City Mission is excited and thankful to announce this change in leadership.  As of 9th January 2019, I will be handing over the functions of CEO to Mrs. Carmen Daniels.  I am thrilled that we can make this appointment from within. Carmen started her journey with City Mission as a volunteer in 1998 and came on staff in August 2000. She is married to Andre and they have a beautiful daughter Kendra.    

Carmen has served us competently and faithfully for the last 20 years, in various roles, including Senior management and Board levels.  She has also produced our marketing and publication materials for many years.  Carmen is a gifted administrator who understands and fully supports that Disciple Making Movements is at the core of what we do and that the transforming power of Jesus is evidenced through changed lives that impact their communities.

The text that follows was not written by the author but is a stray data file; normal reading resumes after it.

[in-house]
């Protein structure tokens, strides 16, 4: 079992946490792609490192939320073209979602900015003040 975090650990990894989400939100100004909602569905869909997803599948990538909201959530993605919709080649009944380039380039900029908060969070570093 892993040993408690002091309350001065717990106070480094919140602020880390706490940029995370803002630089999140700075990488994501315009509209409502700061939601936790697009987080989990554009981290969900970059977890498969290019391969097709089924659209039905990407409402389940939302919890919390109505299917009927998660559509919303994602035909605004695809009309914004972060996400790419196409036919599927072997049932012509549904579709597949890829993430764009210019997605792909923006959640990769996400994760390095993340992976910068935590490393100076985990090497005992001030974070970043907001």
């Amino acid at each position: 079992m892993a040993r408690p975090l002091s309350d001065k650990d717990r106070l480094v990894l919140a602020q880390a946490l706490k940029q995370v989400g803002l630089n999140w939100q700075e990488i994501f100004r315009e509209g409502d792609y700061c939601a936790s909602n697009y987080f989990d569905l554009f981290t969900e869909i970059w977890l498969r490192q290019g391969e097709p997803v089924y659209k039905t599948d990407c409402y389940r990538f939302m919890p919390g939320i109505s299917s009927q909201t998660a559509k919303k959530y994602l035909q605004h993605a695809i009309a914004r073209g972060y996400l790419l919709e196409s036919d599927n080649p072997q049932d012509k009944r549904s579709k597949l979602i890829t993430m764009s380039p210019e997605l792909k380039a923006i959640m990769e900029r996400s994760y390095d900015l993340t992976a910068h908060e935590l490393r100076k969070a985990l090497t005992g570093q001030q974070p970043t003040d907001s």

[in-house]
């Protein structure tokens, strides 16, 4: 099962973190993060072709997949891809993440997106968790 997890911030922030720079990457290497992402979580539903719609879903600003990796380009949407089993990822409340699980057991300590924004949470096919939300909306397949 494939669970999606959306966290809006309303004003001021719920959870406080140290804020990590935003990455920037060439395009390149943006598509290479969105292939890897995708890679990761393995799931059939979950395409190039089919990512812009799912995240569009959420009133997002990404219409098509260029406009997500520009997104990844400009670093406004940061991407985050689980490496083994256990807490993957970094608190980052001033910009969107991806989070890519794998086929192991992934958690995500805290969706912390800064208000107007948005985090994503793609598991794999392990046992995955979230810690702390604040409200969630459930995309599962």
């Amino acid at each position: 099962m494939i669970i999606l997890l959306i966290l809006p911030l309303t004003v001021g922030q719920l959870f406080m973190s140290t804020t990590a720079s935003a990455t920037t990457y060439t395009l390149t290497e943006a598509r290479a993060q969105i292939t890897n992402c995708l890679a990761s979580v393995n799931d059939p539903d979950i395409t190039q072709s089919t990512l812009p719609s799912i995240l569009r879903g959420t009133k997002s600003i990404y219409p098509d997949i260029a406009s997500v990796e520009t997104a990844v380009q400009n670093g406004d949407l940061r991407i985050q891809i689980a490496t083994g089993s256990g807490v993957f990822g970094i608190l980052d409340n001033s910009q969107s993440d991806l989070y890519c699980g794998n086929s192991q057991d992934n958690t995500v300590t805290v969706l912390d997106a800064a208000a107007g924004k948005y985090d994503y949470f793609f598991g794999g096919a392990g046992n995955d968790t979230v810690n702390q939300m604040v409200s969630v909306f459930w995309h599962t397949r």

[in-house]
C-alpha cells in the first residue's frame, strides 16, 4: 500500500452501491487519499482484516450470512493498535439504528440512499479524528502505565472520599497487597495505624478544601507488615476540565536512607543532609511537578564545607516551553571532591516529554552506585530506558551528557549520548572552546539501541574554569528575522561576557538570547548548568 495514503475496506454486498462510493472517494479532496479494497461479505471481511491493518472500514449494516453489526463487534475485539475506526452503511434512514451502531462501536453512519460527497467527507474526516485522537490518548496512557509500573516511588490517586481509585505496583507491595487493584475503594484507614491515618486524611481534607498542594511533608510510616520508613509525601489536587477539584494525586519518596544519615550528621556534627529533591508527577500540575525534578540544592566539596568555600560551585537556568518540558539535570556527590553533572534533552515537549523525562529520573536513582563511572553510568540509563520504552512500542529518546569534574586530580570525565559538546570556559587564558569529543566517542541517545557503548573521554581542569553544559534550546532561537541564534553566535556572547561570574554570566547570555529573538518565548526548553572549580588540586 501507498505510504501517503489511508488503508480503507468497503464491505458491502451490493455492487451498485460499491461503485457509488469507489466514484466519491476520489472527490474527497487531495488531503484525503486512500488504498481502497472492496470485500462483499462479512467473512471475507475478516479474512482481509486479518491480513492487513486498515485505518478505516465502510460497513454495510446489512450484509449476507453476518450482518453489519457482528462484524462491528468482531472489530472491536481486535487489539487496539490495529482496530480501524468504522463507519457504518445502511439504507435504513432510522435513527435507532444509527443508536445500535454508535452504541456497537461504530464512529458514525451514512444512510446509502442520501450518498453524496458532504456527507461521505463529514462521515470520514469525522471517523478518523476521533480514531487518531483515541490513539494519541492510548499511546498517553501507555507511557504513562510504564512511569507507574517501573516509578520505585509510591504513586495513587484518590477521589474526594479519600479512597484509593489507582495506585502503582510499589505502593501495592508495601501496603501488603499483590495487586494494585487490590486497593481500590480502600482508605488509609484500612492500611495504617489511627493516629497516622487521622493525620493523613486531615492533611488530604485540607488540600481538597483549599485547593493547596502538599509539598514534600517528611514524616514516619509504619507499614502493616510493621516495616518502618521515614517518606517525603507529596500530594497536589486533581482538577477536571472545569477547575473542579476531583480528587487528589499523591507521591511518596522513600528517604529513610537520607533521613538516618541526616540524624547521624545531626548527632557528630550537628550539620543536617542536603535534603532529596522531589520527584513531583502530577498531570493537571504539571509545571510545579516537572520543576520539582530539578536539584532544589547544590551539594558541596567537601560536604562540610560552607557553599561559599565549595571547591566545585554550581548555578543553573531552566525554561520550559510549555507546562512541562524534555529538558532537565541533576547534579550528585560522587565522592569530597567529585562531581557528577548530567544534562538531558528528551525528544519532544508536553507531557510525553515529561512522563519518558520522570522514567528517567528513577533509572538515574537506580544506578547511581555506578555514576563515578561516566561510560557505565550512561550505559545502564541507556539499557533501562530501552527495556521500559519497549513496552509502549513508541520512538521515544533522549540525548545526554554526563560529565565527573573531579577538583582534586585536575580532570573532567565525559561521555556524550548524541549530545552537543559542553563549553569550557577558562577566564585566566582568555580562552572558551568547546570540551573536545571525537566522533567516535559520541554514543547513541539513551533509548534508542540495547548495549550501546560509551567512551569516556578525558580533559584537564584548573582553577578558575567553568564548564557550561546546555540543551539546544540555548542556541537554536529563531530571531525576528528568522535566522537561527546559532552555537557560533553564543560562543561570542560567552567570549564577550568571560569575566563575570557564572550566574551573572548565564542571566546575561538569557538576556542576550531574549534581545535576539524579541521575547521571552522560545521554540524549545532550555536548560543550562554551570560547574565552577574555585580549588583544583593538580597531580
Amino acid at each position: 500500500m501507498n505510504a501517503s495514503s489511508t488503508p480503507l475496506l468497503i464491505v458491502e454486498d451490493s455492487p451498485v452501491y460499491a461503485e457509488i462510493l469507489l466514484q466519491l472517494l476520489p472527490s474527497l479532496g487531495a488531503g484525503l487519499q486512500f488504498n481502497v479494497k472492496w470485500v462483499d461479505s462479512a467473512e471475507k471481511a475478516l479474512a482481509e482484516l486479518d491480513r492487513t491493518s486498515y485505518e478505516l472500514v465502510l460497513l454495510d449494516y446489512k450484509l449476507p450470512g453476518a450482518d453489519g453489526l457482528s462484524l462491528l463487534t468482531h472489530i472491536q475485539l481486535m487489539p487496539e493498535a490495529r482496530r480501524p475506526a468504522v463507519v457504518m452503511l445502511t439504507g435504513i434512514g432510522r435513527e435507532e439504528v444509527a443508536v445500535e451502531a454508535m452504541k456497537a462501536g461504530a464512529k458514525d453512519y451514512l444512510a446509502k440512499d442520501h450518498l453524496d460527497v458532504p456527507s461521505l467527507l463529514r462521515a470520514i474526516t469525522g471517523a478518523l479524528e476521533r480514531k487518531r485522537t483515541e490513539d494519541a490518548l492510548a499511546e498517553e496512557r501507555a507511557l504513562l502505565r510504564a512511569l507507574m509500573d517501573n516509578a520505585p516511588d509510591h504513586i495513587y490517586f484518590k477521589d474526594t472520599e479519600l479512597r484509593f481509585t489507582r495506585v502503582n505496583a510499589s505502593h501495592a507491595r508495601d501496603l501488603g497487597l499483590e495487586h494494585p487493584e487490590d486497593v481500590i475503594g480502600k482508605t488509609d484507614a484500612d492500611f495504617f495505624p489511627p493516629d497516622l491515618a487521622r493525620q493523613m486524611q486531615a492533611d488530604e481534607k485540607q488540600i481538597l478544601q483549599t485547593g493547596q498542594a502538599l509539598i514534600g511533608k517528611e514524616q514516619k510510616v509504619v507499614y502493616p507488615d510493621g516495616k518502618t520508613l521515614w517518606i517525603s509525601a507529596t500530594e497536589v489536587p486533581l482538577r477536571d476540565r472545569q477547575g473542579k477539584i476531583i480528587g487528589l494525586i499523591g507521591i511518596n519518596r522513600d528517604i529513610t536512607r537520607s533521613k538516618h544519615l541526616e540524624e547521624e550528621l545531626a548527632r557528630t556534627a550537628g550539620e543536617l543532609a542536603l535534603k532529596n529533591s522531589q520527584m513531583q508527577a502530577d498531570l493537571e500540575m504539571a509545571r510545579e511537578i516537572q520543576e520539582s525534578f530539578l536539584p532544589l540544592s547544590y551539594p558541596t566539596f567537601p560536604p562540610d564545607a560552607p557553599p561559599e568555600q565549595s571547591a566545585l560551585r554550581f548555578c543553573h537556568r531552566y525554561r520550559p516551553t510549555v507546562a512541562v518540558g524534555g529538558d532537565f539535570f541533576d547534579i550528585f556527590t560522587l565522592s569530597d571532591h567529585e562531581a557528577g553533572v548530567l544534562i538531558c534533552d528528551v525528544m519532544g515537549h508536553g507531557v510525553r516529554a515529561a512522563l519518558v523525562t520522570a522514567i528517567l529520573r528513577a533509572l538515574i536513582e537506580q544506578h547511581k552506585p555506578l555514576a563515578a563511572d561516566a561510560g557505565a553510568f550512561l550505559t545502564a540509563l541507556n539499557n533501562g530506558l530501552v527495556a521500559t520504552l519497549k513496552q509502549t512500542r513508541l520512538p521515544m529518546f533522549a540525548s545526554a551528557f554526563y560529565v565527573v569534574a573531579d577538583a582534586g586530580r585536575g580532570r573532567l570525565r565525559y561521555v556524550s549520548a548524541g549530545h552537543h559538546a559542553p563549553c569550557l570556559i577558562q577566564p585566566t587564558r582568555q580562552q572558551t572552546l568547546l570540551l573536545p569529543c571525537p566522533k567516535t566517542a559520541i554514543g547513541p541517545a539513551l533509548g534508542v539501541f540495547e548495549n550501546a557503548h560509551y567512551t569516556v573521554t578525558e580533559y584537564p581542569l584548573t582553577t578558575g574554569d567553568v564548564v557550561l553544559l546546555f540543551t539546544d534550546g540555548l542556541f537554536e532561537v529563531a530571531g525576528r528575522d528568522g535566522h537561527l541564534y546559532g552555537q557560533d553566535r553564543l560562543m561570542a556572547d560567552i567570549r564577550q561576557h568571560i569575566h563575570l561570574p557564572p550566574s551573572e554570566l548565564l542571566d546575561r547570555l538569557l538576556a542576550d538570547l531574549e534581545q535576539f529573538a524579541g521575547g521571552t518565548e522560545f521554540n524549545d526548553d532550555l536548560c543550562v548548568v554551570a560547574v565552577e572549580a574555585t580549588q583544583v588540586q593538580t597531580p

Do stop by in the new year or invite Carmen to chat over coffee and get a sense of her heartbeat.






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Stories of Change: Blondy


My name is Blondy, I grew up in Guguletu. My childhood was sweet, until I began to surround myself with negative peers, because I so much wanted to fit in. I started partying till early hours of the morning and my behavior changed completely. My parents gave up on me.

The worse part of my life began in 2002 when I started committing crime and getting involved with serious fraud syndicates. I was in and out of prison and ended up with numerous warrants for arrest. In June 2014 I was arrested and convicted for 17 counts of Fraud, corruption and money laundering.

In 2015 I was sentenced to 6 years imprisonment. Then I found myself all alone. My friends vanished, and I was drafted to Kroonstad prison, where I had no one to visit or bring me any comforts. One day while I was sitting on my prison bed, I looked back where I came from and I realized that the devil had stolen so much from me and with my permission! That is when I decided that when I get out of prison, I want a new life.